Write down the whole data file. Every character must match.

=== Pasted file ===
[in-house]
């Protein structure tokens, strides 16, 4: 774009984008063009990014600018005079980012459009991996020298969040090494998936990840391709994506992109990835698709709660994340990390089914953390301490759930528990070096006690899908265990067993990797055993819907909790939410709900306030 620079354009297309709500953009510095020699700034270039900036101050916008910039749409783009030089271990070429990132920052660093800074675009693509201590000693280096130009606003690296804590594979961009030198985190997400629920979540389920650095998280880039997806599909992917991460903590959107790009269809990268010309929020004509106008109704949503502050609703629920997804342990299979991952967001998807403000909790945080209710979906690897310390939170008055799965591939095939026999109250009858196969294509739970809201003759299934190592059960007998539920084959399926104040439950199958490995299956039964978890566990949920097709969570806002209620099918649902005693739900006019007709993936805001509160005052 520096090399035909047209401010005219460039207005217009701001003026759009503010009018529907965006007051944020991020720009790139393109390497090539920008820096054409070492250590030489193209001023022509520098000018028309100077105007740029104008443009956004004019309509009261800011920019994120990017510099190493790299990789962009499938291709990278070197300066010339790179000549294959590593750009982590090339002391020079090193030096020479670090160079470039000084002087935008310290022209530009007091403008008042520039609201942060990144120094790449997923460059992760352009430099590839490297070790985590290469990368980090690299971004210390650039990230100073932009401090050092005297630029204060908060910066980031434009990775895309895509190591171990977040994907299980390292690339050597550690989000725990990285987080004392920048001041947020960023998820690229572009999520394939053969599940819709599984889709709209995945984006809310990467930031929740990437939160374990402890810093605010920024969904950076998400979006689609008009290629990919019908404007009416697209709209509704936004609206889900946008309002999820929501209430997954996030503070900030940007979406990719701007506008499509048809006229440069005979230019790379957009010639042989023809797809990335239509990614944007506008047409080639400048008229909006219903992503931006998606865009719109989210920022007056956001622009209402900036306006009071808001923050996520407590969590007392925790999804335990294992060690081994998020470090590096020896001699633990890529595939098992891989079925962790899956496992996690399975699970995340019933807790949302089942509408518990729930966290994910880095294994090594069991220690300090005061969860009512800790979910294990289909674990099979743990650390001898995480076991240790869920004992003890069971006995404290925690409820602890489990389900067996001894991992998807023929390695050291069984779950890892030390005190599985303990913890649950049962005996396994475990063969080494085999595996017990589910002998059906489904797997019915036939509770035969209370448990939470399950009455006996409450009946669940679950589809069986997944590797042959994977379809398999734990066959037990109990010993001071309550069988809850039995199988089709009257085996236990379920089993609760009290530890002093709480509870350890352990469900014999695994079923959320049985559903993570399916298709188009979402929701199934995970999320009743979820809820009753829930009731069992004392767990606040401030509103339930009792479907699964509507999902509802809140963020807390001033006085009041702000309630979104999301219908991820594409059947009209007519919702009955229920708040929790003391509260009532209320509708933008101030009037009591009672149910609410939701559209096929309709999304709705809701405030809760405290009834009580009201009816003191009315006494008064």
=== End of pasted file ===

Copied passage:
[in-house]
């Protein structure tokens, strides 16, 4: 774009984008063009990014600018005079980012459009991996020298969040090494998936990840391709994506992109990835698709709660994340990390089914953390301490759930528990070096006690899908265990067993990797055993819907909790939410709900306030 620079354009297309709500953009510095020699700034270039900036101050916008910039749409783009030089271990070429990132920052660093800074675009693509201590000693280096130009606003690296804590594979961009030198985190997400629920979540389920650095998280880039997806599909992917991460903590959107790009269809990268010309929020004509106008109704949503502050609703629920997804342990299979991952967001998807403000909790945080209710979906690897310390939170008055799965591939095939026999109250009858196969294509739970809201003759299934190592059960007998539920084959399926104040439950199958490995299956039964978890566990949920097709969570806002209620099918649902005693739900006019007709993936805001509160005052 520096090399035909047209401010005219460039207005217009701001003026759009503010009018529907965006007051944020991020720009790139393109390497090539920008820096054409070492250590030489193209001023022509520098000018028309100077105007740029104008443009956004004019309509009261800011920019994120990017510099190493790299990789962009499938291709990278070197300066010339790179000549294959590593750009982590090339002391020079090193030096020479670090160079470039000084002087935008310290022209530009007091403008008042520039609201942060990144120094790449997923460059992760352009430099590839490297070790985590290469990368980090690299971004210390650039990230100073932009401090050092005297630029204060908060910066980031434009990775895309895509190591171990977040994907299980390292690339050597550690989000725990990285987080004392920048001041947020960023998820690229572009999520394939053969599940819709599984889709709209995945984006809310990467930031929740990437939160374990402890810093605010920024969904950076998400979006689609008009290629990919019908404007009416697209709209509704936004609206889900946008309002999820929501209430997954996030503070900030940007979406990719701007506008499509048809006229440069005979230019790379957009010639042989023809797809990335239509990614944007506008047409080639400048008229909006219903992503931006998606865009719109989210920022007056956001622009209402900036306006009071808001923050996520407590969590007392925790999804335990294992060690081994998020470090590096020896001699633990890529595939098992891989079925962790899956496992996690399975699970995340019933807790949302089942509408518990729930966290994910880095294994090594069991220690300090005061969860009512800790979910294990289909674990099979743990650390001898995480076991240790869920004992003890069971006995404290925690409820602890489990389900067996001894991992998807023929390695050291069984779950890892030390005190599985303990913890649950049962005996396994475990063969080494085999595996017990589910002998059906489904797997019915036939509770035969209370448990939470399950009455006996409450009946669940679950589809069986997944590797042959994977379809398999734990066959037990109990010993001071309550069988809850039995199988089709009257085996236990379920089993609760009290530890002093709480509870350890352990469900014999695994079923959320049985559903993570399916298709188009979402929701199934995970999320009743979820809820009753829930009731069992004392767990606040401030509103339930009792479907699964509507999902509802809140963020807390001033006085009041702000309630979104999301219908991820594409059947009209007519919702009955229920708040929790003391509260009532209320509708933008101030009037009591009672149910609410939701559209096929309709999304709705809701405030809760405290009834009580009201009816003191009315006494008064």